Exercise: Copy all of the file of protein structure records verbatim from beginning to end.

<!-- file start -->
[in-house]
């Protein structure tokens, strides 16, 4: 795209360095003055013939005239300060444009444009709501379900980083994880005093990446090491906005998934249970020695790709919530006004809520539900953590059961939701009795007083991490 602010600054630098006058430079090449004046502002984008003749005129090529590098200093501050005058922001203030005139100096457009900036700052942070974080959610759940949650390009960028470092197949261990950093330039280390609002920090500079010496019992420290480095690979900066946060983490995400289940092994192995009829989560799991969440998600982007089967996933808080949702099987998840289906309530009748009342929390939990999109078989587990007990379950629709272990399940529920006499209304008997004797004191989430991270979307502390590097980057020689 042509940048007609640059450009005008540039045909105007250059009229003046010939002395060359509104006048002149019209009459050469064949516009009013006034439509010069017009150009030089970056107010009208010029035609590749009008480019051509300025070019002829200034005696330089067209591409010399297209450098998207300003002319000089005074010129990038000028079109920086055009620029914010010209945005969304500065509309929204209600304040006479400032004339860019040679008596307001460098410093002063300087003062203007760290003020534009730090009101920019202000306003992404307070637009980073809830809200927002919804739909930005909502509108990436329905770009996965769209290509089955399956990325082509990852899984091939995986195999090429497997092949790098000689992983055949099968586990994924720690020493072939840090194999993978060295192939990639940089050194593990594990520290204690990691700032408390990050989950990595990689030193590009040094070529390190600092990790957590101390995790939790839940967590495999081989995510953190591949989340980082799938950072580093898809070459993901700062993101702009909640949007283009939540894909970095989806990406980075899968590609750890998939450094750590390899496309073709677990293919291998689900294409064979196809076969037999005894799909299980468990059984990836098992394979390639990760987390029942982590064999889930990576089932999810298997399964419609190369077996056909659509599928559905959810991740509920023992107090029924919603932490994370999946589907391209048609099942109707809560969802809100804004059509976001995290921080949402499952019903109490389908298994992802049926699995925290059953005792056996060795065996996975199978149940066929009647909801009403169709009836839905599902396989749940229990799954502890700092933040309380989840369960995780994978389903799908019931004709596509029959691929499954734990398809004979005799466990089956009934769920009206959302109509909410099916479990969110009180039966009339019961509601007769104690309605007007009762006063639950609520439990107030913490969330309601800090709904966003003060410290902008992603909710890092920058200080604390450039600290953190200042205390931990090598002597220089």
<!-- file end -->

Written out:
[in-house]
């Protein structure tokens, strides 16, 4: 795209360095003055013939005239300060444009444009709501379900980083994880005093990446090491906005998934249970020695790709919530006004809520539900953590059961939701009795007083991490 602010600054630098006058430079090449004046502002984008003749005129090529590098200093501050005058922001203030005139100096457009900036700052942070974080959610759940949650390009960028470092197949261990950093330039280390609002920090500079010496019992420290480095690979900066946060983490995400289940092994192995009829989560799991969440998600982007089967996933808080949702099987998840289906309530009748009342929390939990999109078989587990007990379950629709272990399940529920006499209304008997004797004191989430991270979307502390590097980057020689 042509940048007609640059450009005008540039045909105007250059009229003046010939002395060359509104006048002149019209009459050469064949516009009013006034439509010069017009150009030089970056107010009208010029035609590749009008480019051509300025070019002829200034005696330089067209591409010399297209450098998207300003002319000089005074010129990038000028079109920086055009620029914010010209945005969304500065509309929204209600304040006479400032004339860019040679008596307001460098410093002063300087003062203007760290003020534009730090009101920019202000306003992404307070637009980073809830809200927002919804739909930005909502509108990436329905770009996965769209290509089955399956990325082509990852899984091939995986195999090429497997092949790098000689992983055949099968586990994924720690020493072939840090194999993978060295192939990639940089050194593990594990520290204690990691700032408390990050989950990595990689030193590009040094070529390190600092990790957590101390995790939790839940967590495999081989995510953190591949989340980082799938950072580093898809070459993901700062993101702009909640949007283009939540894909970095989806990406980075899968590609750890998939450094750590390899496309073709677990293919291998689900294409064979196809076969037999005894799909299980468990059984990836098992394979390639990760987390029942982590064999889930990576089932999810298997399964419609190369077996056909659509599928559905959810991740509920023992107090029924919603932490994370999946589907391209048609099942109707809560969802809100804004059509976001995290921080949402499952019903109490389908298994992802049926699995925290059953005792056996060795065996996975199978149940066929009647909801009403169709009836839905599902396989749940229990799954502890700092933040309380989840369960995780994978389903799908019931004709596509029959691929499954734990398809004979005799466990089956009934769920009206959302109509909410099916479990969110009180039966009339019961509601007769104690309605007007009762006063639950609520439990107030913490969330309601800090709904966003003060410290902008992603909710890092920058200080604390450039600290953190200042205390931990090598002597220089």